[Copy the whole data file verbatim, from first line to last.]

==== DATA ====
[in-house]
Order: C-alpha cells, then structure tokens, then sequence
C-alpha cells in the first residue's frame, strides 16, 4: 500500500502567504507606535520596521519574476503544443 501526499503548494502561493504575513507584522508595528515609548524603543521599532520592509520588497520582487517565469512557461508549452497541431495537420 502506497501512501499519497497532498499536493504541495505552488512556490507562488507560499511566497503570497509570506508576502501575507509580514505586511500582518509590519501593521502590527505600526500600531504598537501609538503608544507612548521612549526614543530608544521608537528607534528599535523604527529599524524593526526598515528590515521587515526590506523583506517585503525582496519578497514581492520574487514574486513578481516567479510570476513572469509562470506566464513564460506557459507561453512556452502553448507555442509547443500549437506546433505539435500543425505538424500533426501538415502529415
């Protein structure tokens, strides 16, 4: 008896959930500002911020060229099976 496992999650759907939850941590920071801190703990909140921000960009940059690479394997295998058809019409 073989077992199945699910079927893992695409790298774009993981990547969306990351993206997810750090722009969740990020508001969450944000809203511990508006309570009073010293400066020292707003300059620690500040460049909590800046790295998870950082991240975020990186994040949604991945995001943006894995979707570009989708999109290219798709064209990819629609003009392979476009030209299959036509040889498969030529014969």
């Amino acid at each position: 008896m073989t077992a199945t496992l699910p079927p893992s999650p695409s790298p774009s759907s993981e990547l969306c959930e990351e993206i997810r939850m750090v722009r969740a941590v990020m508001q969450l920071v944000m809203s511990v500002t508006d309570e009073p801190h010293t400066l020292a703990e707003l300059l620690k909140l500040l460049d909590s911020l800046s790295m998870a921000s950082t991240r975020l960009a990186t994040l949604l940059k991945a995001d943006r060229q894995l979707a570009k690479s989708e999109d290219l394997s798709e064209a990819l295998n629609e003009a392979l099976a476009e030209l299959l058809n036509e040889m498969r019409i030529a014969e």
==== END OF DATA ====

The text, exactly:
[in-house]
Order: C-alpha cells, then structure tokens, then sequence
C-alpha cells in the first residue's frame, strides 16, 4: 500500500502567504507606535520596521519574476503544443 501526499503548494502561493504575513507584522508595528515609548524603543521599532520592509520588497520582487517565469512557461508549452497541431495537420 502506497501512501499519497497532498499536493504541495505552488512556490507562488507560499511566497503570497509570506508576502501575507509580514505586511500582518509590519501593521502590527505600526500600531504598537501609538503608544507612548521612549526614543530608544521608537528607534528599535523604527529599524524593526526598515528590515521587515526590506523583506517585503525582496519578497514581492520574487514574486513578481516567479510570476513572469509562470506566464513564460506557459507561453512556452502553448507555442509547443500549437506546433505539435500543425505538424500533426501538415502529415
């Protein structure tokens, strides 16, 4: 008896959930500002911020060229099976 496992999650759907939850941590920071801190703990909140921000960009940059690479394997295998058809019409 073989077992199945699910079927893992695409790298774009993981990547969306990351993206997810750090722009969740990020508001969450944000809203511990508006309570009073010293400066020292707003300059620690500040460049909590800046790295998870950082991240975020990186994040949604991945995001943006894995979707570009989708999109290219798709064209990819629609003009392979476009030209299959036509040889498969030529014969």
């Amino acid at each position: 008896m073989t077992a199945t496992l699910p079927p893992s999650p695409s790298p774009s759907s993981e990547l969306c959930e990351e993206i997810r939850m750090v722009r969740a941590v990020m508001q969450l920071v944000m809203s511990v500002t508006d309570e009073p801190h010293t400066l020292a703990e707003l300059l620690k909140l500040l460049d909590s911020l800046s790295m998870a921000s950082t991240r975020l960009a990186t994040l949604l940059k991945a995001d943006r060229q894995l979707a570009k690479s989708e999109d290219l394997s798709e064209a990819l295998n629609e003009a392979l099976a476009e030209l299959l058809n036509e040889m498969r019409i030529a014969e």